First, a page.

I saw a 24-year-old Hispanic male for a second opinion regarding a red, painful right eye, which was managed by a local MD. Four months of treatment for conjunctivitis with ophthalmic moxifloxacin, ophthalmic prednisolone acetate and, most recently, oral penicillin, has provided no relief. Could a retinal detachment (RD) in the right eye with scleral buckle repair from 2012 have anything to do with this? 


“Two key pieces of this patient’s ocular history are pertinent in solving this quandary,” says Chelsea Miller, OD, who is in a disease-oriented practice in Racine, Wis. First is the patient’s retinal detachment with vitrectomy and scleral buckle repair, she says, and the second is the acute onset of symptoms that did not resolve with treatment over several months. 

An important finding is a granulomatous lesion on the sclera at the center of the conjunctival injection. “Many times, these cases will present with a complaint of generalized pain without ocular findings, so getting a good ocular history is very important,” according to Dr. Miller.1 It’s also important to look for buckle exposure in patients with a history of buckle repair, she says, because “typically, buckle infections will be associated with some degree of buckle exposure, especially in cases that present several months to years post-RD repair.”1,2 

The patient presented with significant lid swelling.

Treating the Infection Management is time sensitive, according to Dr. Miller, and this patient should be referred back to his retina specialist for a suspected scleral buckle infection.“Without proper care, preceptal cellulitis, endophthalmitis or panophthalmitis can occur.”2,3 Rare cases can be managed with systemic intravenous antibiotic and corticosteroid treatment; but in most cases, the buckle needs to be removed.2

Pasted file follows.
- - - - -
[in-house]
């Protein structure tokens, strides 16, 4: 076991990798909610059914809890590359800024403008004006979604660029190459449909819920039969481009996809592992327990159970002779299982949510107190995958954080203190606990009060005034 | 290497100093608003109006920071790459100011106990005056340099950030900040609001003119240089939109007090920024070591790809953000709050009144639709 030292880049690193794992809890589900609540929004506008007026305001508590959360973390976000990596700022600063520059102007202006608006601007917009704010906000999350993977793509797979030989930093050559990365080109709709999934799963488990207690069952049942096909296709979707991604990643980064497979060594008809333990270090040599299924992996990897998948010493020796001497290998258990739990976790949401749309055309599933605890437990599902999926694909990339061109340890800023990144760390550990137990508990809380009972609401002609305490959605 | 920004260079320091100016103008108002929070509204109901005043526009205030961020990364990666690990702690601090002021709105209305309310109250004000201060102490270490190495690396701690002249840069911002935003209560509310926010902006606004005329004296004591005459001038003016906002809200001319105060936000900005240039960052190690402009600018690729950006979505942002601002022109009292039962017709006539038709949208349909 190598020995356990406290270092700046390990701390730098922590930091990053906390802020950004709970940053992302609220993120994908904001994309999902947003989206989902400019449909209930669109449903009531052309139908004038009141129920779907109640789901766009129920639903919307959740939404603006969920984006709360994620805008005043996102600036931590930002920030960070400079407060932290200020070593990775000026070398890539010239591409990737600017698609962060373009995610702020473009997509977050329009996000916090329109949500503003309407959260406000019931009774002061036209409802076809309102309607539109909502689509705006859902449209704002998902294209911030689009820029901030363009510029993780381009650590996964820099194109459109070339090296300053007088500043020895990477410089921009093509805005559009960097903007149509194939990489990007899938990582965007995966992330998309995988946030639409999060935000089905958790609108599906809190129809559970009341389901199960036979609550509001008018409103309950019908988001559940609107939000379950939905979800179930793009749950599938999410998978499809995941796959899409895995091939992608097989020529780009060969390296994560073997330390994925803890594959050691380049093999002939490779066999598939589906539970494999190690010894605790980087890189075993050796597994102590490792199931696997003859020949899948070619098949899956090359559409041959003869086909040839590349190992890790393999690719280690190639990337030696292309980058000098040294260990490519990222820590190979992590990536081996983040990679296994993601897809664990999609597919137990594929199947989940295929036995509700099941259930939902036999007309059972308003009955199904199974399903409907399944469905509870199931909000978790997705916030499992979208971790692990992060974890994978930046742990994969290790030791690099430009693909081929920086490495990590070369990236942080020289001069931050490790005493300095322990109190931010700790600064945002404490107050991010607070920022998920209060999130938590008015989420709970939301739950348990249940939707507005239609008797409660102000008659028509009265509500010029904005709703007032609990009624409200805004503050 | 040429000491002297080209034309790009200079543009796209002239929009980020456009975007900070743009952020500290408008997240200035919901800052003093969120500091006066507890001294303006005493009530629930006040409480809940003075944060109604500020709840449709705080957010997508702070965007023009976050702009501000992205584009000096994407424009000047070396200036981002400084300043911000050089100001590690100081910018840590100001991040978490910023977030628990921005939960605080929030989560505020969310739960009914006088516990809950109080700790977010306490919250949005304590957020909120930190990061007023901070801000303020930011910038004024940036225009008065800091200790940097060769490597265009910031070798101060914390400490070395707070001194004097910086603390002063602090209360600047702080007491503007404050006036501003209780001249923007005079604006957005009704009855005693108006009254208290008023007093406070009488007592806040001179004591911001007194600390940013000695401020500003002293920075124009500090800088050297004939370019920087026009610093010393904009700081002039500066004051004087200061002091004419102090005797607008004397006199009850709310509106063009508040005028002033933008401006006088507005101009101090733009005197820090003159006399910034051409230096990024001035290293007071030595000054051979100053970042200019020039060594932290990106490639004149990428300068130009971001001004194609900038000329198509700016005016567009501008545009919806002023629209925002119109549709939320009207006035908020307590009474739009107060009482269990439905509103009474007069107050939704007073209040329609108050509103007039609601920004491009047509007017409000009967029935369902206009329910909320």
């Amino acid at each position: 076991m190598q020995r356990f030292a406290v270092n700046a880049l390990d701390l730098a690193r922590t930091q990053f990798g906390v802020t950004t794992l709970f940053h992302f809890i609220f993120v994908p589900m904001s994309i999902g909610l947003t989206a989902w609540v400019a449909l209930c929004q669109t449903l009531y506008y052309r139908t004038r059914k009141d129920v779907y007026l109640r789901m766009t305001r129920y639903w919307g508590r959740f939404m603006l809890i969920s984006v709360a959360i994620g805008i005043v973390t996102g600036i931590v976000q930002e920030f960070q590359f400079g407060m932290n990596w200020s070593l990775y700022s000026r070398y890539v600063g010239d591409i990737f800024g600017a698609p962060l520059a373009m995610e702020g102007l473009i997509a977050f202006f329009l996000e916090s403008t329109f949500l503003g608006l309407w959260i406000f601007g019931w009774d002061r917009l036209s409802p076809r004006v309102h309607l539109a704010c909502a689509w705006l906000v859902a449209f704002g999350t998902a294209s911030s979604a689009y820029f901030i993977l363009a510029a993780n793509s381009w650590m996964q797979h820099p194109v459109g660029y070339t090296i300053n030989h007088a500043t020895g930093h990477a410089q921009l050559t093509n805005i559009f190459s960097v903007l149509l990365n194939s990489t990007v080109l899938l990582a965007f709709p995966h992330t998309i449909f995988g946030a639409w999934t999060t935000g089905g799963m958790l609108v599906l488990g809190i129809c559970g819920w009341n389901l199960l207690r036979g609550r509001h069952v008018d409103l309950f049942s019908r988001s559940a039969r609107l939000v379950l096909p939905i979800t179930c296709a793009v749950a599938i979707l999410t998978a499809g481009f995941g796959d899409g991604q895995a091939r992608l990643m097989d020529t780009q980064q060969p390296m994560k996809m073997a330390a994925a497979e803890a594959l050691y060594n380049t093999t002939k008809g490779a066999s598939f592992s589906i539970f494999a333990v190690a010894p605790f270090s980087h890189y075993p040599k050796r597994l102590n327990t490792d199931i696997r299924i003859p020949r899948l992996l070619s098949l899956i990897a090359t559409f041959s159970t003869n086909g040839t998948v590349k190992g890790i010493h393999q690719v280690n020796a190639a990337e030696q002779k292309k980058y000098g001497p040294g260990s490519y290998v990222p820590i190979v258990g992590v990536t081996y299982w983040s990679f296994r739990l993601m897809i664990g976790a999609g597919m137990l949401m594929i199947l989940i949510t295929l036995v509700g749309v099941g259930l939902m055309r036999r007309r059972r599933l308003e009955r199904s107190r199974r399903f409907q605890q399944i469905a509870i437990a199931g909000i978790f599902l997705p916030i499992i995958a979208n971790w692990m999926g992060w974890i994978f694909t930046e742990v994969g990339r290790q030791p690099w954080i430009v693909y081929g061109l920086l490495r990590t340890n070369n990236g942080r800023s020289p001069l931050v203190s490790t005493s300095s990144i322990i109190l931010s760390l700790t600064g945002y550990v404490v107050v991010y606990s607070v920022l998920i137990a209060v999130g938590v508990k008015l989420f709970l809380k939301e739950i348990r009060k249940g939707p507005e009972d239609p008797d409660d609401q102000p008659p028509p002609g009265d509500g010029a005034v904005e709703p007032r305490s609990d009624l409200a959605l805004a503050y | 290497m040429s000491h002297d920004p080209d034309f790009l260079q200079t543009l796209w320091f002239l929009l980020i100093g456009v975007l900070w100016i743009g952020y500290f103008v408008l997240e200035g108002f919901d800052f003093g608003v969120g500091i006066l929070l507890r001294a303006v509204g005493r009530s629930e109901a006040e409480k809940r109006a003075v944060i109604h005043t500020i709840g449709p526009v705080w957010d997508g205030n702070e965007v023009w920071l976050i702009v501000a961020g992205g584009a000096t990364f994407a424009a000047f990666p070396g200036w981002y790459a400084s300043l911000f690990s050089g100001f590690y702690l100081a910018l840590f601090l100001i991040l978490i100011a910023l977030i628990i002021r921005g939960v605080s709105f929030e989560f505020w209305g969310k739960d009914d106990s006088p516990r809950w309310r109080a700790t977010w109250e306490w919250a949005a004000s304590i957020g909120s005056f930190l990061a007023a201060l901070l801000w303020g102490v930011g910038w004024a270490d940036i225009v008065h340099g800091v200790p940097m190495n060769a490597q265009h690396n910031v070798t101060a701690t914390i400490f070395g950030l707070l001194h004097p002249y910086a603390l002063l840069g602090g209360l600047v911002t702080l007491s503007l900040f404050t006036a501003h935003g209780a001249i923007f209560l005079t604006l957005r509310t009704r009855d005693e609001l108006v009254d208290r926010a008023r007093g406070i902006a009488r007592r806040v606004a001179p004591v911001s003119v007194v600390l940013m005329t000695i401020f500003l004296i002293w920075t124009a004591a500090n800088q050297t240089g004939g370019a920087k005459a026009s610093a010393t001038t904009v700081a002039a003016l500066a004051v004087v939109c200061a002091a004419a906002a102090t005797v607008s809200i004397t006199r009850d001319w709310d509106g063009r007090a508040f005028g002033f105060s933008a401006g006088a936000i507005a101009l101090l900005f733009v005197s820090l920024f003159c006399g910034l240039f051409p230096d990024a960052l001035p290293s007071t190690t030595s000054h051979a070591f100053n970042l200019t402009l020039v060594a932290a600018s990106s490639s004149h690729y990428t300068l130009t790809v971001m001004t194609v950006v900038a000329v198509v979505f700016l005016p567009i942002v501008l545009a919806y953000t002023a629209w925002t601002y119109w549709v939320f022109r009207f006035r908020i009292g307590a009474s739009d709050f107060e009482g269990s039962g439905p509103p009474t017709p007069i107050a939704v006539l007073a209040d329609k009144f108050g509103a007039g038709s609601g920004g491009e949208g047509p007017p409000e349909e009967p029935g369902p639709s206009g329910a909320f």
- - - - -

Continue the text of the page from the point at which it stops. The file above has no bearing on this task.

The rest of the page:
“Though a wide microbial spectrum causes these infections, Staphylococcus epidermidis and Staphylococcus aureus are the most common organisms,” explains Dr. Miller.1,3 Vancomycin can be an effective treatment option, and ciprofloxacin can be effective in treating other gram-positive and some gram-negative buckle bacterial infections, according to Dr. Miller. 

A 4mm round lesion was noted on the inferior temporal conjunctiva with a central umbilication, which had white discharge when expressed.

Weighing the Risks

Removing the buckle is often necessary, but is not without risks, Dr. Miller says. “The biggest problems associated with scleral buckle removal are scleral perforation (~13%) and recurrence of a retinal detachment (~7%),” Dr. Miller says.4 “Retinal detachment usually occurs within five days to 50 months of removal of the buckle, with 70% to 80% of these being within 90 to 180 days of buckle removal.”1,3

Other indications for buckle removal include long-standing diplopia, ocular pain, optic nerve injury, anterior segment ischemia and macular distortion, according to Dr. Miller. “Although buckle exposure is a significant risk factor for scleral buckle infection, this is not necessarily an indication for removal if the patient is asymptomatic.1 However, careful patient education regarding signs and symptoms of scleral buckle infection is a must with these patients.” Your awareness and knowledge can save them from incorrect diagnosis and treatment. 

1. Kazi MS, Sharma VR, Kumar S, Bhende P. Indications and outcomes of scleral buckle removal in a tertiary eye care center in South India. Oman J Ophthalmol. 2015;8:171-4.

2. Chhablani J, Nayak S, Jindal A, et al. Scleral buckle infections: microbiological spectrum and antimicrobial susceptibility. J Ophthal Inflamm Infect. 2013;3:67.

3. Deokule S, Reginald A, Callear A. Scleral explants removal: the last decade. Eye (Lond.). 2003;17:697-700.

4. Boyd S, Wu L. Management of Complications in Ophthalmic Surgery. Panama City, Panama: Jaypee-Highlights Medical Publishers; 2011.